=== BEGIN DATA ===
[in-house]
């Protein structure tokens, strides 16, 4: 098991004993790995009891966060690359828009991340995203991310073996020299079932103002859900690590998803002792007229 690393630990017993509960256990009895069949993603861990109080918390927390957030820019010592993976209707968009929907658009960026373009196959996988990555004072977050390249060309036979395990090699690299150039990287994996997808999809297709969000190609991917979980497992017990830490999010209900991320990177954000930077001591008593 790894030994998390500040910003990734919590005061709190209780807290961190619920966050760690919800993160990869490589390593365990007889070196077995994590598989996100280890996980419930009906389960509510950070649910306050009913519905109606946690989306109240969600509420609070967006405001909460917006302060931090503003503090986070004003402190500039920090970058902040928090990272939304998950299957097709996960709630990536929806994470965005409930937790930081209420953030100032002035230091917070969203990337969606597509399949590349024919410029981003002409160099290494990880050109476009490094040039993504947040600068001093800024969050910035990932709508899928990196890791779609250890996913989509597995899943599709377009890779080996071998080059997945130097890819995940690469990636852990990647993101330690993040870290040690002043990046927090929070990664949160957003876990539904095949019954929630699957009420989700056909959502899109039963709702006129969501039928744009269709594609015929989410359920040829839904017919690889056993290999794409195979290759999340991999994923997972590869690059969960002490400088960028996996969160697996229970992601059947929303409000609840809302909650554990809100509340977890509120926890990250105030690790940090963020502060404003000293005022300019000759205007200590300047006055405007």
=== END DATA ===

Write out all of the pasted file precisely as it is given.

[in-house]
């Protein structure tokens, strides 16, 4: 098991004993790995009891966060690359828009991340995203991310073996020299079932103002859900690590998803002792007229 690393630990017993509960256990009895069949993603861990109080918390927390957030820019010592993976209707968009929907658009960026373009196959996988990555004072977050390249060309036979395990090699690299150039990287994996997808999809297709969000190609991917979980497992017990830490999010209900991320990177954000930077001591008593 790894030994998390500040910003990734919590005061709190209780807290961190619920966050760690919800993160990869490589390593365990007889070196077995994590598989996100280890996980419930009906389960509510950070649910306050009913519905109606946690989306109240969600509420609070967006405001909460917006302060931090503003503090986070004003402190500039920090970058902040928090990272939304998950299957097709996960709630990536929806994470965005409930937790930081209420953030100032002035230091917070969203990337969606597509399949590349024919410029981003002409160099290494990880050109476009490094040039993504947040600068001093800024969050910035990932709508899928990196890791779609250890996913989509597995899943599709377009890779080996071998080059997945130097890819995940690469990636852990990647993101330690993040870290040690002043990046927090929070990664949160957003876990539904095949019954929630699957009420989700056909959502899109039963709702006129969501039928744009269709594609015929989410359920040829839904017919690889056993290999794409195979290759999340991999994923997972590869690059969960002490400088960028996996969160697996229970992601059947929303409000609840809302909650554990809100509340977890509120926890990250105030690790940090963020502060404003000293005022300019000759205007200590300047006055405007």